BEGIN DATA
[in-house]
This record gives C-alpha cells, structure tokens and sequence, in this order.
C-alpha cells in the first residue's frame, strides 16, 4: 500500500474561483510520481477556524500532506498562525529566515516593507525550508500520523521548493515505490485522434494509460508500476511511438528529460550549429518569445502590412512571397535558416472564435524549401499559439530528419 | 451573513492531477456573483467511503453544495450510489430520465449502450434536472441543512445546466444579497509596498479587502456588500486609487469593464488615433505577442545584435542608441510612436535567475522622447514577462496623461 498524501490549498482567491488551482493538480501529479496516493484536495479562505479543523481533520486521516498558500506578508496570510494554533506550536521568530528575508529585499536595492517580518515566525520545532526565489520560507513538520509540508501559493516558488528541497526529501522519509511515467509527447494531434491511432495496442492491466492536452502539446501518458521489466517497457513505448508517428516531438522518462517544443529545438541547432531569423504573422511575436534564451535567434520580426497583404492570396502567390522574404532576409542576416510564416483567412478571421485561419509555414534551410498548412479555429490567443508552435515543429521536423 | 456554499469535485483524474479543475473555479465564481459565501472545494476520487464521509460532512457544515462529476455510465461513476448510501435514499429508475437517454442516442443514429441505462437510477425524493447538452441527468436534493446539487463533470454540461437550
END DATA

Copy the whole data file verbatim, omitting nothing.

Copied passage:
[in-house]
This record gives C-alpha cells, structure tokens and sequence, in this order.
C-alpha cells in the first residue's frame, strides 16, 4: 500500500474561483510520481477556524500532506498562525529566515516593507525550508500520523521548493515505490485522434494509460508500476511511438528529460550549429518569445502590412512571397535558416472564435524549401499559439530528419 | 451573513492531477456573483467511503453544495450510489430520465449502450434536472441543512445546466444579497509596498479587502456588500486609487469593464488615433505577442545584435542608441510612436535567475522622447514577462496623461 498524501490549498482567491488551482493538480501529479496516493484536495479562505479543523481533520486521516498558500506578508496570510494554533506550536521568530528575508529585499536595492517580518515566525520545532526565489520560507513538520509540508501559493516558488528541497526529501522519509511515467509527447494531434491511432495496442492491466492536452502539446501518458521489466517497457513505448508517428516531438522518462517544443529545438541547432531569423504573422511575436534564451535567434520580426497583404492570396502567390522574404532576409542576416510564416483567412478571421485561419509555414534551410498548412479555429490567443508552435515543429521536423 | 456554499469535485483524474479543475473555479465564481459565501472545494476520487464521509460532512457544515462529476455510465461513476448510501435514499429508475437517454442516442443514429441505462437510477425524493447538452441527468436534493446539487463533470454540461437550